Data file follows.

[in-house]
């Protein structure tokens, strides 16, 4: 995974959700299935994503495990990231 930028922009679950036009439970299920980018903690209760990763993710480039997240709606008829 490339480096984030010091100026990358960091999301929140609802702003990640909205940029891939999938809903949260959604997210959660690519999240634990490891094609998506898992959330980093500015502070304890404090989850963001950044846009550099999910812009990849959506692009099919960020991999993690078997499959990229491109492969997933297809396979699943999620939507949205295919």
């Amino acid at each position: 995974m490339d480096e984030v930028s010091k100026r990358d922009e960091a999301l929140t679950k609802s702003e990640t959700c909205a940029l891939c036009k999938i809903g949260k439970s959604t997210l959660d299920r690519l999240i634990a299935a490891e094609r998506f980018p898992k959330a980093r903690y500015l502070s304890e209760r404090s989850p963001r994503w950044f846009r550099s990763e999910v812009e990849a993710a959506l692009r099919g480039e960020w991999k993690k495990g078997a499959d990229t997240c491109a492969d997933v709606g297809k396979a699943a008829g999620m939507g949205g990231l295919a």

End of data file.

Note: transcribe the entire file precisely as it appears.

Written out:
[in-house]
């Protein structure tokens, strides 16, 4: 995974959700299935994503495990990231 930028922009679950036009439970299920980018903690209760990763993710480039997240709606008829 490339480096984030010091100026990358960091999301929140609802702003990640909205940029891939999938809903949260959604997210959660690519999240634990490891094609998506898992959330980093500015502070304890404090989850963001950044846009550099999910812009990849959506692009099919960020991999993690078997499959990229491109492969997933297809396979699943999620939507949205295919």
């Amino acid at each position: 995974m490339d480096e984030v930028s010091k100026r990358d922009e960091a999301l929140t679950k609802s702003e990640t959700c909205a940029l891939c036009k999938i809903g949260k439970s959604t997210l959660d299920r690519l999240i634990a299935a490891e094609r998506f980018p898992k959330a980093r903690y500015l502070s304890e209760r404090s989850p963001r994503w950044f846009r550099s990763e999910v812009e990849a993710a959506l692009r099919g480039e960020w991999k993690k495990g078997a499959d990229t997240c491109a492969d997933v709606g297809k396979a699943a008829g999620m939507g949205g990231l295919a």